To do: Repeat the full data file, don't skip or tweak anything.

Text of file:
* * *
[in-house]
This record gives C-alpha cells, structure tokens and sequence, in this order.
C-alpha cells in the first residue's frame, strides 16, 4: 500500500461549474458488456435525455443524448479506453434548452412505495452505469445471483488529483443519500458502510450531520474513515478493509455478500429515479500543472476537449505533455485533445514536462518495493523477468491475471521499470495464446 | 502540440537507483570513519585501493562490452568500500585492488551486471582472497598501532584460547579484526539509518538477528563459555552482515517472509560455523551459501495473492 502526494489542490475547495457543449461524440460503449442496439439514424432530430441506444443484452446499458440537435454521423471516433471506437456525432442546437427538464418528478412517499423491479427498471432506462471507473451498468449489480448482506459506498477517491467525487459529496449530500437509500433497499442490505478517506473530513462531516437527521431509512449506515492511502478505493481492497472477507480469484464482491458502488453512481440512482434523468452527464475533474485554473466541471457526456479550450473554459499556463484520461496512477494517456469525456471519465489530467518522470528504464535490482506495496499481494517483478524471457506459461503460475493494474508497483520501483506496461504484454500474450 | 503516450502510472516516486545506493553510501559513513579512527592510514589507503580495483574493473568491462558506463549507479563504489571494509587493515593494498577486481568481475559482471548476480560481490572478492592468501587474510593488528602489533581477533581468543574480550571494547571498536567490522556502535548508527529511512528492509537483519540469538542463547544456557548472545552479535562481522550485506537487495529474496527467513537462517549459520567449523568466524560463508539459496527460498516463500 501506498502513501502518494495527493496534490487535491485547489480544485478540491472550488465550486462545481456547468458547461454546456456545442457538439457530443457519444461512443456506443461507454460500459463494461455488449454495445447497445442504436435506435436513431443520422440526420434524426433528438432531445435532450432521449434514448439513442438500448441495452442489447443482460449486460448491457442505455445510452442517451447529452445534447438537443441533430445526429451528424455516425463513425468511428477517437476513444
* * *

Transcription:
[in-house]
This record gives C-alpha cells, structure tokens and sequence, in this order.
C-alpha cells in the first residue's frame, strides 16, 4: 500500500461549474458488456435525455443524448479506453434548452412505495452505469445471483488529483443519500458502510450531520474513515478493509455478500429515479500543472476537449505533455485533445514536462518495493523477468491475471521499470495464446 | 502540440537507483570513519585501493562490452568500500585492488551486471582472497598501532584460547579484526539509518538477528563459555552482515517472509560455523551459501495473492 502526494489542490475547495457543449461524440460503449442496439439514424432530430441506444443484452446499458440537435454521423471516433471506437456525432442546437427538464418528478412517499423491479427498471432506462471507473451498468449489480448482506459506498477517491467525487459529496449530500437509500433497499442490505478517506473530513462531516437527521431509512449506515492511502478505493481492497472477507480469484464482491458502488453512481440512482434523468452527464475533474485554473466541471457526456479550450473554459499556463484520461496512477494517456469525456471519465489530467518522470528504464535490482506495496499481494517483478524471457506459461503460475493494474508497483520501483506496461504484454500474450 | 503516450502510472516516486545506493553510501559513513579512527592510514589507503580495483574493473568491462558506463549507479563504489571494509587493515593494498577486481568481475559482471548476480560481490572478492592468501587474510593488528602489533581477533581468543574480550571494547571498536567490522556502535548508527529511512528492509537483519540469538542463547544456557548472545552479535562481522550485506537487495529474496527467513537462517549459520567449523568466524560463508539459496527460498516463500 501506498502513501502518494495527493496534490487535491485547489480544485478540491472550488465550486462545481456547468458547461454546456456545442457538439457530443457519444461512443456506443461507454460500459463494461455488449454495445447497445442504436435506435436513431443520422440526420434524426433528438432531445435532450432521449434514448439513442438500448441495452442489447443482460449486460448491457442505455445510452442517451447529452445534447438537443441533430445526429451528424455516425463513425468511428477517437476513444